June 21, 2023 at 9:54 a.m.
Be not afraid!
It takes courage to tell others the truth; it takes patience to wait for your words to be accepted by those who they are meant for.
WORD OF FAITH: A breakdown of each week's upcoming Sunday readings to better understand the Word of God at Mass.
Be not afraid! Those were the words that Pope St. John Paul II spoke as he began his papacy.
“When, on Oct. 22, 1978, I said the words ‘Be not afraid!’ in St. Peter’s Square, I could not fully know how far they would take me and the entire Church. Their meaning came more from the Holy Spirit, the Consoler, promised by the Lord Jesus to His disciples, than from the man who spoke to them. Nevertheless, with the passing of the years, I have recalled these words on many occasions. ... Why should we have no fear? Because man has been redeemed by God. ... The power of Christ’s Cross and Resurrection is greater than any evil which man could or should fear.” (“Crossing the Threshold of Hope,” 1995)
Fear is a powerful emotion that can overtake all other emotions causing them to become irrelevant, but fear can never overtake love. We are living in fearful and difficult times in this post-pandemic era, caused by the lingering effects of not only the virus but also inflation and other economic concerns, as well as gun violence, civil unrest and general uncertainty about the future, which causes fear and anxiety in many people. The uncertainty of the times we live in and the fear and unrest caused by these times cannot overpower the love of Jesus.
The scriptures for the Twelfth Sunday in Ordinary Time provide us with two great truths that Jesus gave to his disciples to help them overcome fear and anxiety. These two great truths are that we are greatly loved by our God who created us. “Even all the hairs of your head are counted. So, do not be afraid.” (Mt. 10:31) We are a precious gift in the sight of God. The God who created us is the God who sustains us through these uncertain times. The Christian need not be afraid for we live in the knowledge that we are greatly loved. The second great truth Jesus shared with his disciples is that the Lord always hears those who cry out to him, and he will never turn away from those who are in need. Psalm 69 speaks to this great truth, “Lord in your great love, answer me!” Knowing that the Lord hears those who cry out for help fills us with courage and hope to face the uncertainty of these times.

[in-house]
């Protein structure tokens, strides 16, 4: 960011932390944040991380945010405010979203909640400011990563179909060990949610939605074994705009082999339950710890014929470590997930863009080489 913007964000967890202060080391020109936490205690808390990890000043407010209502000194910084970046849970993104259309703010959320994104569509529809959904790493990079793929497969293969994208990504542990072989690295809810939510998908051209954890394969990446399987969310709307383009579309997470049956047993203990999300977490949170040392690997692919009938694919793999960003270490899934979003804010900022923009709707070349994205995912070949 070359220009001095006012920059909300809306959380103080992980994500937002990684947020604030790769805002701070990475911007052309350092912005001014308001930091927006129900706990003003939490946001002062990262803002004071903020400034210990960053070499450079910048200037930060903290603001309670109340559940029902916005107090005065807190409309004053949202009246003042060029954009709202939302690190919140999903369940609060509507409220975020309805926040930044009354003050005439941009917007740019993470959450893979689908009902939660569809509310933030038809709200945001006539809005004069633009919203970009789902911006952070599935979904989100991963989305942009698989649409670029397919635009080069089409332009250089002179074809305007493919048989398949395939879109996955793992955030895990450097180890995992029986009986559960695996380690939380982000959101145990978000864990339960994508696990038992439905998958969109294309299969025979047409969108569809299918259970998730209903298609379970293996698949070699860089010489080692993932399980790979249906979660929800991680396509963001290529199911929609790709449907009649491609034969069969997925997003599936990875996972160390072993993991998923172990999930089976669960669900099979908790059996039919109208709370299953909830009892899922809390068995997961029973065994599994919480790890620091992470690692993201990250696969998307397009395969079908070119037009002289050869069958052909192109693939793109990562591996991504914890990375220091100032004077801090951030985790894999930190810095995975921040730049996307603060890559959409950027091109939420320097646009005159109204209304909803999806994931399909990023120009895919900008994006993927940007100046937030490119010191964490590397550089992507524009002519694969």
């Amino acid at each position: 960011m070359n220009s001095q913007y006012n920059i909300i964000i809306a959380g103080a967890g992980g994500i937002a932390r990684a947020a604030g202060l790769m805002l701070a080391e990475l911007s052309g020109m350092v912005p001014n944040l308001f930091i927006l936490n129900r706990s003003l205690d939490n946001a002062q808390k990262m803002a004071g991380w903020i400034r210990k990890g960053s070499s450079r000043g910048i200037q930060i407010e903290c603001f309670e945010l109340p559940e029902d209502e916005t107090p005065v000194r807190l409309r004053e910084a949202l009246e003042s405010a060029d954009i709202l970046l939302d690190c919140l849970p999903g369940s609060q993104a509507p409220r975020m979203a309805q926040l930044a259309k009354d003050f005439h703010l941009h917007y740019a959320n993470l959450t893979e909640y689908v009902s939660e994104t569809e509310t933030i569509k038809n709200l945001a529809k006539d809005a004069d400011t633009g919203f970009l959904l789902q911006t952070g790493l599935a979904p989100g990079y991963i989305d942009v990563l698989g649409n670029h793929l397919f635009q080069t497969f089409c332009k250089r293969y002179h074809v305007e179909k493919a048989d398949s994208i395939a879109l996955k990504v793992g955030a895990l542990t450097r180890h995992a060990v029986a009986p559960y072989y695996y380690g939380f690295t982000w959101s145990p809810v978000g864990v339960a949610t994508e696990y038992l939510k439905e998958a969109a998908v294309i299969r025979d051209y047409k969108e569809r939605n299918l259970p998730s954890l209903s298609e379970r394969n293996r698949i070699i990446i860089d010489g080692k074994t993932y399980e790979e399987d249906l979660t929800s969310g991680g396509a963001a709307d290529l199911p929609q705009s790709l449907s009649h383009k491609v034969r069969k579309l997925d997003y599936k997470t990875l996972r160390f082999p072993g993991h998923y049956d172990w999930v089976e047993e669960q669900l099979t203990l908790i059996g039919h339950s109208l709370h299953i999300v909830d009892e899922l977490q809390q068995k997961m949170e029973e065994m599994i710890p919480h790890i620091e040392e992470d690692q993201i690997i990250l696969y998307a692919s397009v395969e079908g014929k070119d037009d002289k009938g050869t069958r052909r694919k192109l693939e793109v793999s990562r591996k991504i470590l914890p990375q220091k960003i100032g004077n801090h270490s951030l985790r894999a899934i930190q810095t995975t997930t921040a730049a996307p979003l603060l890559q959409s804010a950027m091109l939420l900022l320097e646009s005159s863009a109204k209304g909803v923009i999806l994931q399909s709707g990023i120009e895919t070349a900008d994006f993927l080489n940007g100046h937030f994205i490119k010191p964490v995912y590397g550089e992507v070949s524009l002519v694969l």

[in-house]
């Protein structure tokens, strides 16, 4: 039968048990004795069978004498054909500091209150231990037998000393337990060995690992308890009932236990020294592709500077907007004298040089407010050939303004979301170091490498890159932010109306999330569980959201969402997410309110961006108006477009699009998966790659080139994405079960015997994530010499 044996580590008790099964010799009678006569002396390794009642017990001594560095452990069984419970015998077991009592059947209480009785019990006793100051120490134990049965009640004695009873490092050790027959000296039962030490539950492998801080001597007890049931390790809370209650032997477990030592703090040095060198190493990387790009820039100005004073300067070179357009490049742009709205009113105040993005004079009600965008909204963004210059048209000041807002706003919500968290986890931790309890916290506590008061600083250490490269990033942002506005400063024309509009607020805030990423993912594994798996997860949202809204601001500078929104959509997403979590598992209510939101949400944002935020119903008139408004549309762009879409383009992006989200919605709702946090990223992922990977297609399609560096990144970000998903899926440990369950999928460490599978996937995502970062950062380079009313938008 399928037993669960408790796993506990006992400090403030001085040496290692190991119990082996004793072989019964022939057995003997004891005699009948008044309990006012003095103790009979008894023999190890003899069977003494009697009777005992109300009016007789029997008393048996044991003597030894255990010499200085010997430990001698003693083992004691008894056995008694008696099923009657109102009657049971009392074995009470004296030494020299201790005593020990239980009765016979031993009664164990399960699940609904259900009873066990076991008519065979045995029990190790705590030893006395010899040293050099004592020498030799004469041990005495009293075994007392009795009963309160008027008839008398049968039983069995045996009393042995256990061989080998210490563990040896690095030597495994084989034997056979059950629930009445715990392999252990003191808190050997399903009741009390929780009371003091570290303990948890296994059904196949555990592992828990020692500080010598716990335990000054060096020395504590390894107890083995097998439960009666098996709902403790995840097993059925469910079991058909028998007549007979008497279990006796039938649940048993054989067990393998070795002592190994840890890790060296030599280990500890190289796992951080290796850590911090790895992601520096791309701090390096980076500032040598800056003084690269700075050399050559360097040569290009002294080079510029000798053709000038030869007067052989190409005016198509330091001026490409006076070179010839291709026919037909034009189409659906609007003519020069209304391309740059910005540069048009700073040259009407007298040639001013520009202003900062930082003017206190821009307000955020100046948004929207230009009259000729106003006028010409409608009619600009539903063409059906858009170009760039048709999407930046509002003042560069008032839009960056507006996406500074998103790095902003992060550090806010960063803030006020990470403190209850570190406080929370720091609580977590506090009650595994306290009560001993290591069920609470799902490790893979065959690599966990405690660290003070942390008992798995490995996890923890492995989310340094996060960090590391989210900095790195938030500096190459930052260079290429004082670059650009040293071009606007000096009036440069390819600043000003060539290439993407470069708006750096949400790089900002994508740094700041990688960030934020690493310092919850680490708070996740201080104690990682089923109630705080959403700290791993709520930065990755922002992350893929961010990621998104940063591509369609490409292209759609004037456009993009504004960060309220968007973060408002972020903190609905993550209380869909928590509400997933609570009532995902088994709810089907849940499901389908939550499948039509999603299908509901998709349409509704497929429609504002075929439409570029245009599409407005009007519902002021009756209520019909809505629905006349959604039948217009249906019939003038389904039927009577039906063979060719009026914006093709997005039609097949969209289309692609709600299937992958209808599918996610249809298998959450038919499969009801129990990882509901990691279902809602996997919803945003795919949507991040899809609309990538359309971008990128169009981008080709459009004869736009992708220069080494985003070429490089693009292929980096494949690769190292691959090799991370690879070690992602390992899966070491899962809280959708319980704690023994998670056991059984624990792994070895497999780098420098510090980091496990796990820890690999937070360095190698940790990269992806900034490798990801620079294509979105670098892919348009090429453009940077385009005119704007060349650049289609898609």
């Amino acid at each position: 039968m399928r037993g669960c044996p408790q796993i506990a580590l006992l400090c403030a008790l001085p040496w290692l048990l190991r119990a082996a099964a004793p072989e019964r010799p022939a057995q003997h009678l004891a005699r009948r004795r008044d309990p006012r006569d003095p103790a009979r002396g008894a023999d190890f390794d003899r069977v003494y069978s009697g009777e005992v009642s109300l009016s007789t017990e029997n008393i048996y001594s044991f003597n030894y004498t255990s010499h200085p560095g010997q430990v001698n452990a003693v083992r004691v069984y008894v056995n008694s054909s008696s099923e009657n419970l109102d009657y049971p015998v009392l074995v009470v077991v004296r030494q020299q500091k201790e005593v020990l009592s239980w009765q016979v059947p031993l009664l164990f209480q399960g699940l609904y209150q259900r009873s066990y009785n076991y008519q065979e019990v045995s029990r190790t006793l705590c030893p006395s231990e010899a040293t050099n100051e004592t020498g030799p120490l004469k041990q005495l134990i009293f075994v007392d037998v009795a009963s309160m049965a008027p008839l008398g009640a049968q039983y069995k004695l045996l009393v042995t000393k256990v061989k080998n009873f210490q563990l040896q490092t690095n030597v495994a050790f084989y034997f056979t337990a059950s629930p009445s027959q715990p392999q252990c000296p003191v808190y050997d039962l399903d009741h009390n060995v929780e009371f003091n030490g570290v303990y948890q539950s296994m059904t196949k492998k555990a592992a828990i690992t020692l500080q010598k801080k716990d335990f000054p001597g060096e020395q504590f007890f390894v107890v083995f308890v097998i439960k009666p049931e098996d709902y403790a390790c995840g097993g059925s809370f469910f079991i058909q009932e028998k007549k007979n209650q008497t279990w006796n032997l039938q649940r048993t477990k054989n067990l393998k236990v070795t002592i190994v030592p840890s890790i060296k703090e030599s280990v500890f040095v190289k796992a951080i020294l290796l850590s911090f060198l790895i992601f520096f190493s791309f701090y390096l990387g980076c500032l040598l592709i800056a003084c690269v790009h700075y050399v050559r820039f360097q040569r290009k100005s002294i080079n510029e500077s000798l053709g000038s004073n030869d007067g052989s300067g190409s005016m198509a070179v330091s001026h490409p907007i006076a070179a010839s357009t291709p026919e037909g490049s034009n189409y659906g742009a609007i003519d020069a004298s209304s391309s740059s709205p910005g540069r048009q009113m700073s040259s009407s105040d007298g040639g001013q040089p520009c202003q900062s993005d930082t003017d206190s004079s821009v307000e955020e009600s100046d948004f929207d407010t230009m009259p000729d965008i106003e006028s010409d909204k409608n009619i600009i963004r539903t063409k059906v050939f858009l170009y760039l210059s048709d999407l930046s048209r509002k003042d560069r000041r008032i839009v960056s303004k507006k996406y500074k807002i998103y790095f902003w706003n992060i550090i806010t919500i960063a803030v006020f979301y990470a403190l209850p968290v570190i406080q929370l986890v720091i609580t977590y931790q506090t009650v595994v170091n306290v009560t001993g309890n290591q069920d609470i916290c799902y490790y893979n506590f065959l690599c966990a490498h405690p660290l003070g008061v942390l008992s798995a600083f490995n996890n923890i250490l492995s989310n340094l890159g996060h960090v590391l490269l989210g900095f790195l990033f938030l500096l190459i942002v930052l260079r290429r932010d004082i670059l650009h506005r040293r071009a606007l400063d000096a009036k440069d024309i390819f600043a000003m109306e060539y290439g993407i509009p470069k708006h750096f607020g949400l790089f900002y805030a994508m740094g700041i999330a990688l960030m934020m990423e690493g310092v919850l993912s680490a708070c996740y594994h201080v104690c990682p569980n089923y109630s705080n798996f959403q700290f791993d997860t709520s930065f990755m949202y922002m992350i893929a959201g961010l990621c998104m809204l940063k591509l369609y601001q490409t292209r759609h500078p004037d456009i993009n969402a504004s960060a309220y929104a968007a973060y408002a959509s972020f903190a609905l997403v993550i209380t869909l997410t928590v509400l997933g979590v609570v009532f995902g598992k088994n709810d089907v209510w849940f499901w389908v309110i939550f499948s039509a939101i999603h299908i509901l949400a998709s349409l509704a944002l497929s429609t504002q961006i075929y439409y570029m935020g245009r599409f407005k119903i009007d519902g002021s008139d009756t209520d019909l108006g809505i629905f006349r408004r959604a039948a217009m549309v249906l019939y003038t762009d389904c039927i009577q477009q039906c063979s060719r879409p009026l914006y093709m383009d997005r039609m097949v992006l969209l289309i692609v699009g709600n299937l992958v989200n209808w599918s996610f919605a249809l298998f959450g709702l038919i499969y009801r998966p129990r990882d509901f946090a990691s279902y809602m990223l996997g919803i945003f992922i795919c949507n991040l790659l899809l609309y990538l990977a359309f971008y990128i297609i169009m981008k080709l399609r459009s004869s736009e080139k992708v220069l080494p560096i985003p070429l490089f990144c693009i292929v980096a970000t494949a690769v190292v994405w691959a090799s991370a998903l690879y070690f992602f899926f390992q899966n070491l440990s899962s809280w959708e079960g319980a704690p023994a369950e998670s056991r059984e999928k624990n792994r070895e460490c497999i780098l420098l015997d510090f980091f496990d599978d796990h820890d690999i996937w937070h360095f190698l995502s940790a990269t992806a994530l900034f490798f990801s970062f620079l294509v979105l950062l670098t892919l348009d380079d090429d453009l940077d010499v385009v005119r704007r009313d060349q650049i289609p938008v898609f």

The uncertainty that we all live with can have an outward effect on our behavior, such as not sleeping well or overeating or not eating at all. We may find ourselves falling back into unhealthy habits and our emotional health may be affected by these turbulent times as well. We may find ourselves short-tempered with the people who love us most and maybe even with the Lord himself. We may be anxious about what is going to occur next. Just turning on the news elicits many different emotions in us, from fear and anxiety to frustration and anger.
How then do we overcome fear? With virtue! More specifically the virtues of courage, justice, patience and fortitude. Jesus speaks about these virtues in Matthew 10:26-33, “Jesus said to the Twelve; Fear no one. Nothing is concealed that will not be revealed, nor secret that will not be known. What I say to you in darkness, speak in the light; what you hear whispered, proclaim on the housetop.” Courage is needed to face these troubling times. That courage comes from God who loves us and consoles us. Jesus is the exemplification of courage on the cross.
This uncertain time of violence and civil unrest cries out for justice, and that justice is from God who loves us and calls us to not be afraid of the truth. The quest for God’s truth requires patience and patience is a fruit of the Holy Spirit. Patience is so powerful and the one who has patience will wait on the Lord to reveal all that is true, even if that waiting causes us to suffer. Fortitude is one of the four cardinal virtues, which speaks of a reasonable willingness to protect and lead others by doing what others are unwilling to do. The prophet Jeremiah did just that by going to deliver a message to his beloved hometown of Jerusalem, “In their failure they will be put to utter shame.” (Jeremiah 20:10-13)
It takes courage to tell others the truth; it takes patience to wait for your words to be accepted by those who they are meant for. And it takes fortitude when we are seeking God’s justice. If we fear, we are not trusting in Jesus. To fear means to lack faith, so if we have faith, we trust in Jesus, so what are we afraid of? Just as Pope St. John Paul II said when his papacy began, be not afraid, let us cry out to all the world, be not afraid!